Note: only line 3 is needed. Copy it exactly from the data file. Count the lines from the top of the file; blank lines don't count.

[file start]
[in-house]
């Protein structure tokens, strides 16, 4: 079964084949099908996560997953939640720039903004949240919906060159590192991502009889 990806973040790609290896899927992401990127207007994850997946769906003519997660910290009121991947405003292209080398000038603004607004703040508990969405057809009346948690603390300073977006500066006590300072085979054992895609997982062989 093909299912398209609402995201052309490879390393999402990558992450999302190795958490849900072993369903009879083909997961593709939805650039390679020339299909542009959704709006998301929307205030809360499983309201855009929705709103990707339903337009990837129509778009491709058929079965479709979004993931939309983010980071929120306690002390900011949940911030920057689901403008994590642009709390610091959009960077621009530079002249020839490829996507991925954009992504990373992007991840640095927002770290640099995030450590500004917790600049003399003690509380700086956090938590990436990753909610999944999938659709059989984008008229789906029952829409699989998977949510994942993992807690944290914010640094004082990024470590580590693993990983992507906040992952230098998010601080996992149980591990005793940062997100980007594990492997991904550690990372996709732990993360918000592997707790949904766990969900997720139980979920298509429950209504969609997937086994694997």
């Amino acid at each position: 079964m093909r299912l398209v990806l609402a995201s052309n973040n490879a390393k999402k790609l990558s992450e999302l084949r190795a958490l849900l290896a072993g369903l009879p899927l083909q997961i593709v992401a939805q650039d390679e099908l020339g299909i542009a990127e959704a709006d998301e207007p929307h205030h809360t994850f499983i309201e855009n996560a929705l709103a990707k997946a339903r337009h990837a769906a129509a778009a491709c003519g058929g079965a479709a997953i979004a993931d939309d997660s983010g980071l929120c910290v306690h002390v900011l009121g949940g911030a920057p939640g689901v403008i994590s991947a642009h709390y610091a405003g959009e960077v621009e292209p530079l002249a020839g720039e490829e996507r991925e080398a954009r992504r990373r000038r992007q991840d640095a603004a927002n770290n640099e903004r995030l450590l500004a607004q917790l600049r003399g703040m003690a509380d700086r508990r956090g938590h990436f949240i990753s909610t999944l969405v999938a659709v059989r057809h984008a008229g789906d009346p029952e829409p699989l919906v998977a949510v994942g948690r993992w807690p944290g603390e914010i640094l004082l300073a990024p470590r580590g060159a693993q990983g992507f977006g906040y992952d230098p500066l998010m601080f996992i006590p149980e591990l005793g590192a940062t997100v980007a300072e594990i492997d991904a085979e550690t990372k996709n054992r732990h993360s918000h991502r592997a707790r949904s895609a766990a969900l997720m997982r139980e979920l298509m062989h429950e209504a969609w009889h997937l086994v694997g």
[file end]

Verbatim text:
């Amino acid at each position: 079964m093909r299912l398209v990806l609402a995201s052309n973040n490879a390393k999402k790609l990558s992450e999302l084949r190795a958490l849900l290896a072993g369903l009879p899927l083909q997961i593709v992401a939805q650039d390679e099908l020339g299909i542009a990127e959704a709006d998301e207007p929307h205030h809360t994850f499983i309201e855009n996560a929705l709103a990707k997946a339903r337009h990837a769906a129509a778009a491709c003519g058929g079965a479709a997953i979004a993931d939309d997660s983010g980071l929120c910290v306690h002390v900011l009121g949940g911030a920057p939640g689901v403008i994590s991947a642009h709390y610091a405003g959009e960077v621009e292209p530079l002249a020839g720039e490829e996507r991925e080398a954009r992504r990373r000038r992007q991840d640095a603004a927002n770290n640099e903004r995030l450590l500004a607004q917790l600049r003399g703040m003690a509380d700086r508990r956090g938590h990436f949240i990753s909610t999944l969405v999938a659709v059989r057809h984008a008229g789906d009346p029952e829409p699989l919906v998977a949510v994942g948690r993992w807690p944290g603390e914010i640094l004082l300073a990024p470590r580590g060159a693993q990983g992507f977006g906040y992952d230098p500066l998010m601080f996992i006590p149980e591990l005793g590192a940062t997100v980007a300072e594990i492997d991904a085979e550690t990372k996709n054992r732990h993360s918000h991502r592997a707790r949904s895609a766990a969900l997720m997982r139980e979920l298509m062989h429950e209504a969609w009889h997937l086994v694997g």